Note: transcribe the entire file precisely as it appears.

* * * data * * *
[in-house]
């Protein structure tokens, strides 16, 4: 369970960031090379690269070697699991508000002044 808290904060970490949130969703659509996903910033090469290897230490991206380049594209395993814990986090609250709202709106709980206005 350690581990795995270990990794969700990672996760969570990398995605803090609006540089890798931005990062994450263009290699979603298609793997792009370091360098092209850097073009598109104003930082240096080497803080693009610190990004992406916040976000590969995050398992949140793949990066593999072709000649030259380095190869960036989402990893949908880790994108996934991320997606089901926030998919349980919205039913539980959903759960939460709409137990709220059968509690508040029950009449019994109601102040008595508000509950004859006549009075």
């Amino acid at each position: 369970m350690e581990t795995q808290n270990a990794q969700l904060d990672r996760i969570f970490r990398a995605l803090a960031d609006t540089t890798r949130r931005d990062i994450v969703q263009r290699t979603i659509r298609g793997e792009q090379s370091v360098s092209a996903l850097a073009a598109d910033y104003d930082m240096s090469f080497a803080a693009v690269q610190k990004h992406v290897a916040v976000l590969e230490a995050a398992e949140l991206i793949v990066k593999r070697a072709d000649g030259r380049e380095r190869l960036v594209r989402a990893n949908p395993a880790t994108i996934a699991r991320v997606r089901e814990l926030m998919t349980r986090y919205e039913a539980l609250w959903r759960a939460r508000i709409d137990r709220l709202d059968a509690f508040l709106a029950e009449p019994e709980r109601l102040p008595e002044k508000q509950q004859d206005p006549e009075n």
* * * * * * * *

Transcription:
[in-house]
């Protein structure tokens, strides 16, 4: 369970960031090379690269070697699991508000002044 808290904060970490949130969703659509996903910033090469290897230490991206380049594209395993814990986090609250709202709106709980206005 350690581990795995270990990794969700990672996760969570990398995605803090609006540089890798931005990062994450263009290699979603298609793997792009370091360098092209850097073009598109104003930082240096080497803080693009610190990004992406916040976000590969995050398992949140793949990066593999072709000649030259380095190869960036989402990893949908880790994108996934991320997606089901926030998919349980919205039913539980959903759960939460709409137990709220059968509690508040029950009449019994109601102040008595508000509950004859006549009075």
């Amino acid at each position: 369970m350690e581990t795995q808290n270990a990794q969700l904060d990672r996760i969570f970490r990398a995605l803090a960031d609006t540089t890798r949130r931005d990062i994450v969703q263009r290699t979603i659509r298609g793997e792009q090379s370091v360098s092209a996903l850097a073009a598109d910033y104003d930082m240096s090469f080497a803080a693009v690269q610190k990004h992406v290897a916040v976000l590969e230490a995050a398992e949140l991206i793949v990066k593999r070697a072709d000649g030259r380049e380095r190869l960036v594209r989402a990893n949908p395993a880790t994108i996934a699991r991320v997606r089901e814990l926030m998919t349980r986090y919205e039913a539980l609250w959903r759960a939460r508000i709409d137990r709220l709202d059968a509690f508040l709106a029950e009449p019994e709980r109601l102040p008595e002044k508000q509950q004859d206005p006549e009075n």